Typhoon cool for winter operations

The RAF has been carrying out Arctic trials on the Typhoon with four other nations.

The RAF has been carrying out Arctic trials on the Typhoon with four other nations.

With the worst of the winter weather to come canny drivers are making sure their vehicles are well prepared.

New windcscreen wipers, screen wash, anti-freeze and a supply of chocolate incase you break down.

But what if your vehicle is a BAE Systems Typhoon?

Well, the pilots at Warton have been preparing for winter this week breaking out their special winter clothing and the aircraft themselves have been made winter proof too.

Chief test pilot Mark Bowman knows all about sub-zero temperatures. He helped carry out cold weather trials of the aircraft in Sweden where mercury dropped to -31C.

The RAF has been carrying out Arctic trials with four other nations in September to hone their cold weather tactics – and the jet has proved its worth.

Mark said: “It is a testament to the aircraft that it can operate worldwide from temperatures of -31C in the Arctic to the deserts of Saudi Arabia.

“People might not think that the North West is a hostile environment for aircraft, but it is. The sea temperature in winter can be as low as 3C and in those conditions any pilot who has ejected will lose feeling in his hands in two to three minutes.

“With our winter gear on we can extend that to two to three hours.”

The pilots have been testing out their waterproof immersion protection suits, their thermal fleece undersuits – which look like olive green onesies – and their winter flying gloves.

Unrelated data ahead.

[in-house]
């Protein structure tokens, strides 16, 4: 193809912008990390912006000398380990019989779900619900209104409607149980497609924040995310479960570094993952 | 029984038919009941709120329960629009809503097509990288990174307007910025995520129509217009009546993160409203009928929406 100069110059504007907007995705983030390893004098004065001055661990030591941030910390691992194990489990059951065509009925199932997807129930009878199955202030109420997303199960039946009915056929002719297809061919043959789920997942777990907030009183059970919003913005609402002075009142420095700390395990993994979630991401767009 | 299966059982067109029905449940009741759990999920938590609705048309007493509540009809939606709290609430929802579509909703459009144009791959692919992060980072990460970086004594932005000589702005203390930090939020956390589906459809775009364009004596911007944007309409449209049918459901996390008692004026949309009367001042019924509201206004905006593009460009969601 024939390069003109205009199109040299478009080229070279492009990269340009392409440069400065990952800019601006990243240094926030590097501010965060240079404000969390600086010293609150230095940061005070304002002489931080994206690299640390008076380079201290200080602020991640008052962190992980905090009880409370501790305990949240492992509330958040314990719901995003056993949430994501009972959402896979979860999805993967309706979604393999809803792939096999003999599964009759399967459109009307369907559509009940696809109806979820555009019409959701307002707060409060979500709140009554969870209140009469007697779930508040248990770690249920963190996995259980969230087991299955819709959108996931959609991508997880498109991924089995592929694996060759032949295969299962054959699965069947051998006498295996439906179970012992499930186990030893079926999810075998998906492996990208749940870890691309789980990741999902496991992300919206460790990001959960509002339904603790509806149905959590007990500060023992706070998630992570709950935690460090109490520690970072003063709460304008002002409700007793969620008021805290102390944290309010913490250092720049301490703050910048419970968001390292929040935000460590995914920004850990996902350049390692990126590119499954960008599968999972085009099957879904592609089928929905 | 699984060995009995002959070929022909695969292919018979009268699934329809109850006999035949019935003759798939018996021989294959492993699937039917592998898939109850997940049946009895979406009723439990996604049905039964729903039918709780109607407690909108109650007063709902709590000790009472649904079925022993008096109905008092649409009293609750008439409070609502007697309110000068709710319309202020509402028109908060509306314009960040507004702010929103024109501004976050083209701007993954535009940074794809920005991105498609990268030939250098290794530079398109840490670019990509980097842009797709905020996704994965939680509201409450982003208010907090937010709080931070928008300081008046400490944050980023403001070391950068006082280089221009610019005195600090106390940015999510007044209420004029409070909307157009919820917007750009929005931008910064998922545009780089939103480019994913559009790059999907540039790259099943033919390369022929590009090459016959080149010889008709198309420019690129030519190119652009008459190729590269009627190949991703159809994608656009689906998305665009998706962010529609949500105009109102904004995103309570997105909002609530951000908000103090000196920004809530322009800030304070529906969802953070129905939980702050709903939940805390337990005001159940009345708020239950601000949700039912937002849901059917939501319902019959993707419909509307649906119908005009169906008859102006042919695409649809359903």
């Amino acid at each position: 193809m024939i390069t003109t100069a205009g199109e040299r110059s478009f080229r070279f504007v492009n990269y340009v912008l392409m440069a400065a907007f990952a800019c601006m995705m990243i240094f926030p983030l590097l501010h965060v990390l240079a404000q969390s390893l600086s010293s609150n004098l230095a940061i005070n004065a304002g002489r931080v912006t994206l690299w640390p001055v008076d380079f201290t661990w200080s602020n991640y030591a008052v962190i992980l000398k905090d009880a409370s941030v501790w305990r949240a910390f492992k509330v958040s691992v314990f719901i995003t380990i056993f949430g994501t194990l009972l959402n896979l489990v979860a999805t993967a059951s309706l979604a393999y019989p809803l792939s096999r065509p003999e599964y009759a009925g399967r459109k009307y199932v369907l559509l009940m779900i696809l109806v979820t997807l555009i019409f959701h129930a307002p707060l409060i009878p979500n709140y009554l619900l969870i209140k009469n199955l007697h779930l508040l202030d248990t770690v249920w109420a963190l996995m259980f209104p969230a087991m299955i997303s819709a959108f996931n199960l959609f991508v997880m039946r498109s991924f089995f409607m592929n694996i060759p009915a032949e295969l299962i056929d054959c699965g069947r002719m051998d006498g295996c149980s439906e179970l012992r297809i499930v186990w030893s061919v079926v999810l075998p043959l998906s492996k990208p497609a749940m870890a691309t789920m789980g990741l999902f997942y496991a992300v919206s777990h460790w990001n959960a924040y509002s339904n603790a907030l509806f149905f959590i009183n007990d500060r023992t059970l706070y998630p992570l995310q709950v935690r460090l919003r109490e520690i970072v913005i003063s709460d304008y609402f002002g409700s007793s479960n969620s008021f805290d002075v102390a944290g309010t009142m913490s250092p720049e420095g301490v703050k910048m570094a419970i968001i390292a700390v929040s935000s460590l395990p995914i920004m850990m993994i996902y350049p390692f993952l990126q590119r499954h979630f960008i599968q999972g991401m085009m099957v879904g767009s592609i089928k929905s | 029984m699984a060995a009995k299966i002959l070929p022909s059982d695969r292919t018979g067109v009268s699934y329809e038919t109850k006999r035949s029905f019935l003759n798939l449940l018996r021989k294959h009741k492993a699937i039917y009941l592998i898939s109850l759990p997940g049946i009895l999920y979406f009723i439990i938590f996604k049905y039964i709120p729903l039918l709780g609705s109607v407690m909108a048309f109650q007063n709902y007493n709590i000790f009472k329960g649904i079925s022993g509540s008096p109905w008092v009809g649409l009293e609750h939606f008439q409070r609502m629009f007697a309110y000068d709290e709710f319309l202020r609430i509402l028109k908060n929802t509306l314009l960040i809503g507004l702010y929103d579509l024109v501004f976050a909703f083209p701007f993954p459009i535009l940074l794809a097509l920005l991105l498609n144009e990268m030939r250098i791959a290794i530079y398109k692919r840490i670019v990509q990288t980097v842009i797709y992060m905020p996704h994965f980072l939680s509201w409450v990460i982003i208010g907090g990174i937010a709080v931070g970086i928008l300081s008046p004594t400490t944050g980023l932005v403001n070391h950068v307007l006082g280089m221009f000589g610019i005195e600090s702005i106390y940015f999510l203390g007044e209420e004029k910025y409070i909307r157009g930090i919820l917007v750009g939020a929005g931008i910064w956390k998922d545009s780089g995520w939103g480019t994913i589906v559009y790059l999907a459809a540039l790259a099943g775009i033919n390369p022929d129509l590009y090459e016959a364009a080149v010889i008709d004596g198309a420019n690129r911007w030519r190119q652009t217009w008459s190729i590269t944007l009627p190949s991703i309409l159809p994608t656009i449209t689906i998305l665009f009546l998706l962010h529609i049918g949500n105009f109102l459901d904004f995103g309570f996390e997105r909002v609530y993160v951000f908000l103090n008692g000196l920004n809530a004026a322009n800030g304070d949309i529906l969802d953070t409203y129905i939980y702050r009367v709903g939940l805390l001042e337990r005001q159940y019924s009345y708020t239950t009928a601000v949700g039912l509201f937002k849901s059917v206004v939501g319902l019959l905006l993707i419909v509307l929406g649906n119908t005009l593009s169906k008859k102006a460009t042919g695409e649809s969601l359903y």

With five layers of clothing plus lifejacket and anti-G suit on top, the winter protection can weigh 25 kilos.

Mark said: “No one would suggest that out of the cockpit the gear is comfortable, but once in the aircraft it is fine.”

He said the pilot, once bailed out into the sea, would have an automatically inflating life jacket and a survival dinghy to climb into.

“Once our sea temperatures get below about 10C we change to our winter clothing. Most of our flying here is carried out over the Irish Sea area so we have to be prepared.

“In the Arctic we carry extra equipment too. We had icesaws to cut blocks from the snow and extra weapons incase we had to deal with the threat of bears!”

Any systems on the Typhoon itself which have liquids inside have to be capable of operating to at least -30C. The aircraft has mini-heaters for batteries and the computer systems have to be capable of dealing with the cold where normal systems would run more slowly.

Although there are no windscreen wipers to replace, the canopy has a special coating which repels water and keeps the pilots’ vision free from snow. Luckily, unlike civil aircraft which have to have their wings de-iced, the Typhoon can fly so fast that it strips away ice build-up.

Mark said: “It needs to be a bit better than your average Ford Escort, but the Arctic trials have proved it is capable of operating at the full capacity anywhere.”

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